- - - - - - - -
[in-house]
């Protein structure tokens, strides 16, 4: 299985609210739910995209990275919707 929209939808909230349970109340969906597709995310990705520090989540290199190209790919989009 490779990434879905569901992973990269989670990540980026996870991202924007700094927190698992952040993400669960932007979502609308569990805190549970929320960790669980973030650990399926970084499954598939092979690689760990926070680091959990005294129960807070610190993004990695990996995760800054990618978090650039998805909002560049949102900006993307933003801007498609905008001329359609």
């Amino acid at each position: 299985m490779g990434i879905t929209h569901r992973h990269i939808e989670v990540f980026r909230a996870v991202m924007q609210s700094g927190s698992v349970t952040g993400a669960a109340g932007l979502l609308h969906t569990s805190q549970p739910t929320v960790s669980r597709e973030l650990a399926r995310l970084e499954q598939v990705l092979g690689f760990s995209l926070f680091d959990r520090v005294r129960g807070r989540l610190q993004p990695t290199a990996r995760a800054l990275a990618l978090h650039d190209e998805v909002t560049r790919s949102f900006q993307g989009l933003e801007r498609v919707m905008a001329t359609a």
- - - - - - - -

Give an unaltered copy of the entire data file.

[in-house]
């Protein structure tokens, strides 16, 4: 299985609210739910995209990275919707 929209939808909230349970109340969906597709995310990705520090989540290199190209790919989009 490779990434879905569901992973990269989670990540980026996870991202924007700094927190698992952040993400669960932007979502609308569990805190549970929320960790669980973030650990399926970084499954598939092979690689760990926070680091959990005294129960807070610190993004990695990996995760800054990618978090650039998805909002560049949102900006993307933003801007498609905008001329359609």
């Amino acid at each position: 299985m490779g990434i879905t929209h569901r992973h990269i939808e989670v990540f980026r909230a996870v991202m924007q609210s700094g927190s698992v349970t952040g993400a669960a109340g932007l979502l609308h969906t569990s805190q549970p739910t929320v960790s669980r597709e973030l650990a399926r995310l970084e499954q598939v990705l092979g690689f760990s995209l926070f680091d959990r520090v005294r129960g807070r989540l610190q993004p990695t290199a990996r995760a800054l990275a990618l978090h650039d190209e998805v909002t560049r790919s949102f900006q993307g989009l933003e801007r498609v919707m905008a001329t359609a």